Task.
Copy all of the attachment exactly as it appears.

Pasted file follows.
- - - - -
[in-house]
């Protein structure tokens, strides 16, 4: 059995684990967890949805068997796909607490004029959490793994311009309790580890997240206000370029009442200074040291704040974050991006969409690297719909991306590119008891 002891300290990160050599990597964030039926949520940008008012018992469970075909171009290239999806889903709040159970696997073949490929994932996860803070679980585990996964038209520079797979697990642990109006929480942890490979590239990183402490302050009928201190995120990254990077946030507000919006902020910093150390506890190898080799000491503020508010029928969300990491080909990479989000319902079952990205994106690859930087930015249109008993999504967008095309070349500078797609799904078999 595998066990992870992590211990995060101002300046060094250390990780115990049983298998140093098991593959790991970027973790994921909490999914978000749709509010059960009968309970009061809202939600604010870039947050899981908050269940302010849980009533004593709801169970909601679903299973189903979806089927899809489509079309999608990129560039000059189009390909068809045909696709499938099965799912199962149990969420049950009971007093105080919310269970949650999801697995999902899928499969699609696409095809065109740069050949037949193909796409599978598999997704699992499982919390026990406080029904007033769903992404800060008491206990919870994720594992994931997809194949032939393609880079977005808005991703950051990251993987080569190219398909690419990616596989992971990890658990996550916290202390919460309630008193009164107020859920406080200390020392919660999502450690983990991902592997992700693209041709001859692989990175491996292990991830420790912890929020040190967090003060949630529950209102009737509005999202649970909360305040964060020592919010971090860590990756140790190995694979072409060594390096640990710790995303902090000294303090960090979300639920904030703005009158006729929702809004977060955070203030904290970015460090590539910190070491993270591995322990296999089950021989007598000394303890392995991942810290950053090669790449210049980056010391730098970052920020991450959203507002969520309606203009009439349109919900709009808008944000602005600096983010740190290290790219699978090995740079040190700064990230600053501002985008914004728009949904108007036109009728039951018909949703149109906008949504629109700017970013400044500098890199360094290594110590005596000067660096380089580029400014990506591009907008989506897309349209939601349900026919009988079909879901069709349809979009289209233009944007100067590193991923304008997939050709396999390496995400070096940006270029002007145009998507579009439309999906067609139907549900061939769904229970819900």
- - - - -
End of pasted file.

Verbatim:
[in-house]
């Protein structure tokens, strides 16, 4: 059995684990967890949805068997796909607490004029959490793994311009309790580890997240206000370029009442200074040291704040974050991006969409690297719909991306590119008891 002891300290990160050599990597964030039926949520940008008012018992469970075909171009290239999806889903709040159970696997073949490929994932996860803070679980585990996964038209520079797979697990642990109006929480942890490979590239990183402490302050009928201190995120990254990077946030507000919006902020910093150390506890190898080799000491503020508010029928969300990491080909990479989000319902079952990205994106690859930087930015249109008993999504967008095309070349500078797609799904078999 595998066990992870992590211990995060101002300046060094250390990780115990049983298998140093098991593959790991970027973790994921909490999914978000749709509010059960009968309970009061809202939600604010870039947050899981908050269940302010849980009533004593709801169970909601679903299973189903979806089927899809489509079309999608990129560039000059189009390909068809045909696709499938099965799912199962149990969420049950009971007093105080919310269970949650999801697995999902899928499969699609696409095809065109740069050949037949193909796409599978598999997704699992499982919390026990406080029904007033769903992404800060008491206990919870994720594992994931997809194949032939393609880079977005808005991703950051990251993987080569190219398909690419990616596989992971990890658990996550916290202390919460309630008193009164107020859920406080200390020392919660999502450690983990991902592997992700693209041709001859692989990175491996292990991830420790912890929020040190967090003060949630529950209102009737509005999202649970909360305040964060020592919010971090860590990756140790190995694979072409060594390096640990710790995303902090000294303090960090979300639920904030703005009158006729929702809004977060955070203030904290970015460090590539910190070491993270591995322990296999089950021989007598000394303890392995991942810290950053090669790449210049980056010391730098970052920020991450959203507002969520309606203009009439349109919900709009808008944000602005600096983010740190290290790219699978090995740079040190700064990230600053501002985008914004728009949904108007036109009728039951018909949703149109906008949504629109700017970013400044500098890199360094290594110590005596000067660096380089580029400014990506591009907008989506897309349209939601349900026919009988079909879901069709349809979009289209233009944007100067590193991923304008997939050709396999390496995400070096940006270029002007145009998507579009439309999906067609139907549900061939769904229970819900």